#Mama moments: Watching the sibling relationship flourish

It has been incredible watching my daughter and my newborn, her brother, get to know each other. A loved him instantly. As soon we worked out how to explain to a 2 year old that ‘mummy has a baby in her tummy that will come out and live with us’ she was smitten. Hours were spent where I was forced to bare my belly as she bellowed ‘Hellooo baby,it’s sister’ at her growing sibling. At Christmas when she got a doctor’s kit her requirement that I allowed her access to my belly went up exponentially as she became a ‘Midwife’ and ‘listened to baby’ using a plastic imitation stethoscope inspired by the countless Obstetrician/Midwife/Sonographer appointments she accompanied me to.

computer desk laptop stethoscope

This morning after being woken by her dad she came bounding into my bedroom, completely ignored my loving good morning coos and made a bee line for her ‘kleiner Bruder’ (little brother in German). Honestly I may not be the shiny, exciting attraction I used to be for my daughter but honestly I’m not mad at it. Watching their relationship grow and the bundles of love my first born freely pours out warms my heart in a way I never envisaged.

How have you found watching your children develop relationships with their siblings?

Any tips for helping to cultivate good sibling relationships?

Nat

xx

__________________________________________________________________

My Kinder right now:

age: 3

Interesting thing she’s up to: Putting on her brother’s blanket, remembering to make sure it is under his arms. She’s getting so much more confident at blending confidently ‘D-O-G’

K age: 6 weeks

What’s going on right now : He is due to have his tongue tie snipped at the hospital this week, fingers crossed this makes him less grumbly. Either way it’ll be one less concern.

 

Filter Free Mama 2020- all rights reserved.

Becoming a mother without a mother

So today is my first ever mother’s day. I feel more emotional than I ever imagined I would be. Motherhood is turning out to be amazing. I feel so grateful and lucky that despite the horror stories, I survived pregnancy and birth. I managed to grow a healthy little girl who is incredible. I am lucky that I do not have to rush off to some job and get to choose if/when I go back to work.

But despite all this awesomeness, today has a tinge of sadness. My mother is not quite here.She has not passed away, thankfully. She is not ill but despite this she is still not here being my mother.

It’s complicated so I do not even know where to begin. She is not a one dimensional villain as she is caring in her way. She is intelligent. Her influence is the source of my fundamental fun- loving, book reading, forever- learning nature.

However, despite all of these niceties, she is markedly flawed. Although I am firmly an adult she is desperately controlling. She is dishonest. She is competitive. She is abusive. I feel upset that as I was pregnant, I could not ring her for advice or to share my experiences as I journeyed to motherhood. Instead I had to set up boundaries and distance so that I did not start to believe that some of the issues that occurred in this pregnancy were due to some fundamental, disgusting manifestation of my essence, like she continuously told me.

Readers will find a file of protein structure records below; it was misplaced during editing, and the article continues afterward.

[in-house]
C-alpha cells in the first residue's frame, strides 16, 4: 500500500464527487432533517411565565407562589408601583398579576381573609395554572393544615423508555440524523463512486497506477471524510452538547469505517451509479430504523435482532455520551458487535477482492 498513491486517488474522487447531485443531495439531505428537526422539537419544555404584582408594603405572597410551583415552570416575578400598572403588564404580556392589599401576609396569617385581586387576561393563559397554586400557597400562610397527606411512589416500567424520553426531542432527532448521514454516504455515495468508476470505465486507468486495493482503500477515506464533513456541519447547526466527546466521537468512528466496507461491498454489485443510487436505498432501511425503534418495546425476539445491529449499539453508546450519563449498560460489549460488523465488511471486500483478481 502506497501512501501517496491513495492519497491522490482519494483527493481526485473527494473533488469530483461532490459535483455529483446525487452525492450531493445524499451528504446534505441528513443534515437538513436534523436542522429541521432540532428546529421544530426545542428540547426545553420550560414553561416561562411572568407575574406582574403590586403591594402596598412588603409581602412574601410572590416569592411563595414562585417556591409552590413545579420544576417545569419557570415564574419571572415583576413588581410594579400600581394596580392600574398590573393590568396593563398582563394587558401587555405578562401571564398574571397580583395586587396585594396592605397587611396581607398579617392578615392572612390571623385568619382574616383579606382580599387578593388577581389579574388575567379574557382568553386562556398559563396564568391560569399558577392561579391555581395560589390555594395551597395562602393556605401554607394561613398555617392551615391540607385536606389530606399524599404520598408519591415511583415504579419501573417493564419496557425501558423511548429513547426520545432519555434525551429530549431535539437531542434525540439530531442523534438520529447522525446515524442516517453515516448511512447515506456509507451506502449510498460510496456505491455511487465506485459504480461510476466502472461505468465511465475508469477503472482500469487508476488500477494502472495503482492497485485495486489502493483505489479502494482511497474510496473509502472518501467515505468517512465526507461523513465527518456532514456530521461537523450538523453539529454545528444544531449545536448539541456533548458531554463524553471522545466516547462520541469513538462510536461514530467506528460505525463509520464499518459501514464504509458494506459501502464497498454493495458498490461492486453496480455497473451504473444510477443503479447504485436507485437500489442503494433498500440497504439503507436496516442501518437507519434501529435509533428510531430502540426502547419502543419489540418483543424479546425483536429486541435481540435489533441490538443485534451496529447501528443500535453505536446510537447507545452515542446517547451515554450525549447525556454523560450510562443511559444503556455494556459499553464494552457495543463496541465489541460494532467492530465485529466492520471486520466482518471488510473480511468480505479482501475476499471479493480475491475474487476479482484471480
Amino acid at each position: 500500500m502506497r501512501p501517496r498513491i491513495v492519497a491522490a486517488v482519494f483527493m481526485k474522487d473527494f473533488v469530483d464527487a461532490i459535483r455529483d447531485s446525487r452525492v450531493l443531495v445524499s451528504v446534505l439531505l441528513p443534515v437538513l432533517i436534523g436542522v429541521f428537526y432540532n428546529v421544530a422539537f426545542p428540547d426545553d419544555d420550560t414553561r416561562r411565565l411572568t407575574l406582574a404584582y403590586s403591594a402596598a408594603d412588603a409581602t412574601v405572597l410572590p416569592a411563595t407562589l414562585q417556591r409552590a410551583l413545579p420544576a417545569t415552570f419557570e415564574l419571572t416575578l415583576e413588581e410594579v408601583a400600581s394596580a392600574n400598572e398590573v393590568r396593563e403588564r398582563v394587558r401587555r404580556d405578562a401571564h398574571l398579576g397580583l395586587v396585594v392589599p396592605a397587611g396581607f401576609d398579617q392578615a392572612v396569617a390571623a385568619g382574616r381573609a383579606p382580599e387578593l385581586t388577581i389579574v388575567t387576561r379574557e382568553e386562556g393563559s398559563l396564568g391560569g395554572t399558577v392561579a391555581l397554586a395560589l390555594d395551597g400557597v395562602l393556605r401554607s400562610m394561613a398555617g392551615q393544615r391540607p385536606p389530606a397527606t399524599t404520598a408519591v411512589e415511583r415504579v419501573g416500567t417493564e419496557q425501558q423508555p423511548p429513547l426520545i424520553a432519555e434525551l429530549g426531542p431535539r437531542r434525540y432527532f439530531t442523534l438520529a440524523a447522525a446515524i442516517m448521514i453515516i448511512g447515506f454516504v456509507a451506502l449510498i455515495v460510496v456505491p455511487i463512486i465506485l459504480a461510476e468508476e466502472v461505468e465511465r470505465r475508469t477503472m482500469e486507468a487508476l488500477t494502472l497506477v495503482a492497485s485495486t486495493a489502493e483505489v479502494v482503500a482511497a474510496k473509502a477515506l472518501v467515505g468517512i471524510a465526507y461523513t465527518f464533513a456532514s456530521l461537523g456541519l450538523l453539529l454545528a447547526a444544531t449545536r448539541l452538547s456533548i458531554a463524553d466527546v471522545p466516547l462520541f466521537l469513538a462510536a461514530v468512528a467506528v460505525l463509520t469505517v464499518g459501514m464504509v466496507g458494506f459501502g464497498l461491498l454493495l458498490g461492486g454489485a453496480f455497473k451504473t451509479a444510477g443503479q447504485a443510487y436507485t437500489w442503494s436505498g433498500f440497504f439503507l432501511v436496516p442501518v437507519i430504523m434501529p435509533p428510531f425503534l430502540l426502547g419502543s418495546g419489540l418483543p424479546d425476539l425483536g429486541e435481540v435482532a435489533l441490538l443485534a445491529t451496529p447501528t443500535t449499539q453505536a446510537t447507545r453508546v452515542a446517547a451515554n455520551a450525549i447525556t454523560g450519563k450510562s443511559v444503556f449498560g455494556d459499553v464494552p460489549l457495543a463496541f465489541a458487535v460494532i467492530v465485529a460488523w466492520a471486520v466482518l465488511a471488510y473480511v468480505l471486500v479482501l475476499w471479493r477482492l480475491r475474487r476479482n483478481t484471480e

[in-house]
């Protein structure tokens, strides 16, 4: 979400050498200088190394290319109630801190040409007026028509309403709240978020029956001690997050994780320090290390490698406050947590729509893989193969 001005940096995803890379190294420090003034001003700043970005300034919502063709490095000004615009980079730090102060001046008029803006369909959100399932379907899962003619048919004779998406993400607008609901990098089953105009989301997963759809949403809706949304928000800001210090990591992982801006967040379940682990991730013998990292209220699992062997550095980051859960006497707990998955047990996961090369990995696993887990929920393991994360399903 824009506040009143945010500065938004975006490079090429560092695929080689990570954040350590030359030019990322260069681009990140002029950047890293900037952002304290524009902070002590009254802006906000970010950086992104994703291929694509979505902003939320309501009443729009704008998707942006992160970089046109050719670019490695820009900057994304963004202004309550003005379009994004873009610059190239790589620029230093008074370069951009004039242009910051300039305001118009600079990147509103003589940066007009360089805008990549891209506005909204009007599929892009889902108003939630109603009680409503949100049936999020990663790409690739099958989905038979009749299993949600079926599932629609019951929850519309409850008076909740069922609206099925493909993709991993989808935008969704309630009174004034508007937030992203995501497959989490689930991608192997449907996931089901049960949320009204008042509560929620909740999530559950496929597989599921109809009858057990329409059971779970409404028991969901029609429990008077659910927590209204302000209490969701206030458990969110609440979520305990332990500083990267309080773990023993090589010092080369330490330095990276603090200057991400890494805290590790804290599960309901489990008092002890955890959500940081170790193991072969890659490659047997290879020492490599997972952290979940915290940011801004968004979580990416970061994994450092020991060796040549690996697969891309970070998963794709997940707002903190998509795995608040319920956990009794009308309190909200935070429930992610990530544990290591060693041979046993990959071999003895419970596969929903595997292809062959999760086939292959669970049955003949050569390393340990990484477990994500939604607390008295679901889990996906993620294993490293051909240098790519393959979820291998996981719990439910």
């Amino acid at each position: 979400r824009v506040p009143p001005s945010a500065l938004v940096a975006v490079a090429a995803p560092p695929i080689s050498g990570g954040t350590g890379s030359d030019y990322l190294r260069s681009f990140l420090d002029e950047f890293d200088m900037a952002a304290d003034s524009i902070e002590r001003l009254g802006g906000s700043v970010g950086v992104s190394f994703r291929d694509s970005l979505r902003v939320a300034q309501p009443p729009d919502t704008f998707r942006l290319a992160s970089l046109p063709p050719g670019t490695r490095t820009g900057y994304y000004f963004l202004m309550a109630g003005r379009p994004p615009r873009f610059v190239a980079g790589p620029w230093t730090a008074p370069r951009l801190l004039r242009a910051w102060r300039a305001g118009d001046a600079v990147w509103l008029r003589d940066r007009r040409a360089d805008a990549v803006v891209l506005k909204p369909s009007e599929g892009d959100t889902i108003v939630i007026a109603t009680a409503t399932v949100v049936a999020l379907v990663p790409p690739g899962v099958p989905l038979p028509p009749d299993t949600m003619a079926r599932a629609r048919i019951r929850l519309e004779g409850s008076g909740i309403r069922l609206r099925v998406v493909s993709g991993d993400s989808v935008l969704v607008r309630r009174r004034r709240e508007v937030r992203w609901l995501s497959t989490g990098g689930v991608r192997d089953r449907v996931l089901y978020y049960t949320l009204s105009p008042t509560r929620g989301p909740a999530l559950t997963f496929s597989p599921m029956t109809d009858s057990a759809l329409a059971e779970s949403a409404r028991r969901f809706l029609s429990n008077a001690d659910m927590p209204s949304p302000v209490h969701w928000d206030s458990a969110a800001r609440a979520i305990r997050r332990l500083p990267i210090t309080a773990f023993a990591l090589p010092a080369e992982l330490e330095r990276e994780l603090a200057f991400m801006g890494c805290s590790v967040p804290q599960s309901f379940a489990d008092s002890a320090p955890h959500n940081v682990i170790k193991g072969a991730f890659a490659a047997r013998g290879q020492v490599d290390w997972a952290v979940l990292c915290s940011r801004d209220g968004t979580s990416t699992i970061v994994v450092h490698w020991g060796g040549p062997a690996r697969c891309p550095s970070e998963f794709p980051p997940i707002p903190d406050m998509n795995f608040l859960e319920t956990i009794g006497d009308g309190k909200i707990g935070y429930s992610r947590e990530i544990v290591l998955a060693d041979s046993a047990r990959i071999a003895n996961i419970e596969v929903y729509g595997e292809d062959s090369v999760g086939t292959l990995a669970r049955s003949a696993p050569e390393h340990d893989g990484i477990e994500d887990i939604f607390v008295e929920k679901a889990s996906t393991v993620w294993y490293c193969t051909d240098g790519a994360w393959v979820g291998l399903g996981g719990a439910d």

I have made progress in my expectations and have learned that there is a stereotypical god-like, angelic, flawless idea of mothers which is grossly unachievable.

However, having A has made me even more angry about the way she treats me. When I look at my gorgeous girl I could not imagine going out of my way to harm her or abuse her or make her feel small. I love her so much that all I want to do is love her and nourish her and let her know just how special she is.

I am starting to accept that my mother is not who I want her to be.

I am starting to realise that as well as being my mother, she is also a person with her own issues, struggles and flaws.

It was and still is, difficult at times being a mother without a mother. However this adversity has highlighted my resilience, strength and built my determination to be a reflective, thinking mother who does not take my own issues out on my children.

I have found opportunities to learn about how to be a mother in surprising places. I have realised that lots of people in my life, some who aren’t even women, show me qualities that I would like to emulate. I would love my friend Emma’s enthusiasm and positivity as a mother. When I’m with my granddad I always get the sense that he savours the moments we spend together and I would like to conjure that with A.

I want to capture and pass on my grandma’s luminous pride in my mere existence.

Unfortunately I am becoming a mother without the guidance of my actual mother but this experience has helped me to realise that there are lots of people who show me qualities that I would like to radiate as a mother regardless.